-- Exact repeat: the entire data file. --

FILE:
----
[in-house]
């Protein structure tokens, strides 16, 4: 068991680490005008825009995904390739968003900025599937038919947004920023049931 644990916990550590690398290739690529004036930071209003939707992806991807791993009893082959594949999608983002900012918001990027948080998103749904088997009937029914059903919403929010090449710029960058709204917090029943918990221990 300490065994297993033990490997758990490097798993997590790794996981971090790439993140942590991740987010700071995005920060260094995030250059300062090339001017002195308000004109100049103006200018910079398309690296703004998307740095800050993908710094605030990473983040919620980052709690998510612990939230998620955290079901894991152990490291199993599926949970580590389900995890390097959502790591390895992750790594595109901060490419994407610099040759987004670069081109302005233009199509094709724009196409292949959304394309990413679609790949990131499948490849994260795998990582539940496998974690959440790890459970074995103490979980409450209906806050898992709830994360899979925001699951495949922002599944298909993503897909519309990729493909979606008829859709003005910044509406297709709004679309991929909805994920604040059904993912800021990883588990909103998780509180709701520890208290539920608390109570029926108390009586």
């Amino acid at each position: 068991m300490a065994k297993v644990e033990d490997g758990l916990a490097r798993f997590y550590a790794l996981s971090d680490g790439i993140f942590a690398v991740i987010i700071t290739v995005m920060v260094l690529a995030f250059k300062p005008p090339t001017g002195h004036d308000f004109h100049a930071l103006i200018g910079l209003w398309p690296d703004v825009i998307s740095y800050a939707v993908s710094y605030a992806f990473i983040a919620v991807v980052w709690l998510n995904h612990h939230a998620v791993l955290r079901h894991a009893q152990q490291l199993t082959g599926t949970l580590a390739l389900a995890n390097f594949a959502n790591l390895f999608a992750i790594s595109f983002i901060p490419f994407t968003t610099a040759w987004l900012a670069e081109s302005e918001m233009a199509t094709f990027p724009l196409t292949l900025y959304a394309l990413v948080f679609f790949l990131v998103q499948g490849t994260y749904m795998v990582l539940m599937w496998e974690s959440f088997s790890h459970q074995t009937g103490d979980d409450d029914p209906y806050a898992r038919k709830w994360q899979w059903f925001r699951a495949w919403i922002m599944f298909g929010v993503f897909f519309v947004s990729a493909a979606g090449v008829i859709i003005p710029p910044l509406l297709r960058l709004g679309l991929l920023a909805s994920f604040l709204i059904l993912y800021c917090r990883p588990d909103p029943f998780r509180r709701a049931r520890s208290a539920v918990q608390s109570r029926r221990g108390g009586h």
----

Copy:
[in-house]
């Protein structure tokens, strides 16, 4: 068991680490005008825009995904390739968003900025599937038919947004920023049931 644990916990550590690398290739690529004036930071209003939707992806991807791993009893082959594949999608983002900012918001990027948080998103749904088997009937029914059903919403929010090449710029960058709204917090029943918990221990 300490065994297993033990490997758990490097798993997590790794996981971090790439993140942590991740987010700071995005920060260094995030250059300062090339001017002195308000004109100049103006200018910079398309690296703004998307740095800050993908710094605030990473983040919620980052709690998510612990939230998620955290079901894991152990490291199993599926949970580590389900995890390097959502790591390895992750790594595109901060490419994407610099040759987004670069081109302005233009199509094709724009196409292949959304394309990413679609790949990131499948490849994260795998990582539940496998974690959440790890459970074995103490979980409450209906806050898992709830994360899979925001699951495949922002599944298909993503897909519309990729493909979606008829859709003005910044509406297709709004679309991929909805994920604040059904993912800021990883588990909103998780509180709701520890208290539920608390109570029926108390009586």
């Amino acid at each position: 068991m300490a065994k297993v644990e033990d490997g758990l916990a490097r798993f997590y550590a790794l996981s971090d680490g790439i993140f942590a690398v991740i987010i700071t290739v995005m920060v260094l690529a995030f250059k300062p005008p090339t001017g002195h004036d308000f004109h100049a930071l103006i200018g910079l209003w398309p690296d703004v825009i998307s740095y800050a939707v993908s710094y605030a992806f990473i983040a919620v991807v980052w709690l998510n995904h612990h939230a998620v791993l955290r079901h894991a009893q152990q490291l199993t082959g599926t949970l580590a390739l389900a995890n390097f594949a959502n790591l390895f999608a992750i790594s595109f983002i901060p490419f994407t968003t610099a040759w987004l900012a670069e081109s302005e918001m233009a199509t094709f990027p724009l196409t292949l900025y959304a394309l990413v948080f679609f790949l990131v998103q499948g490849t994260y749904m795998v990582l539940m599937w496998e974690s959440f088997s790890h459970q074995t009937g103490d979980d409450d029914p209906y806050a898992r038919k709830w994360q899979w059903f925001r699951a495949w919403i922002m599944f298909g929010v993503f897909f519309v947004s990729a493909a979606g090449v008829i859709i003005p710029p910044l509406l297709r960058l709004g679309l991929l920023a909805s994920f604040l709204i059904l993912y800021c917090r990883p588990d909103p029943f998780r509180r709701a049931r520890s208290a539920v918990q608390s109570r029926r221990g108390g009586h």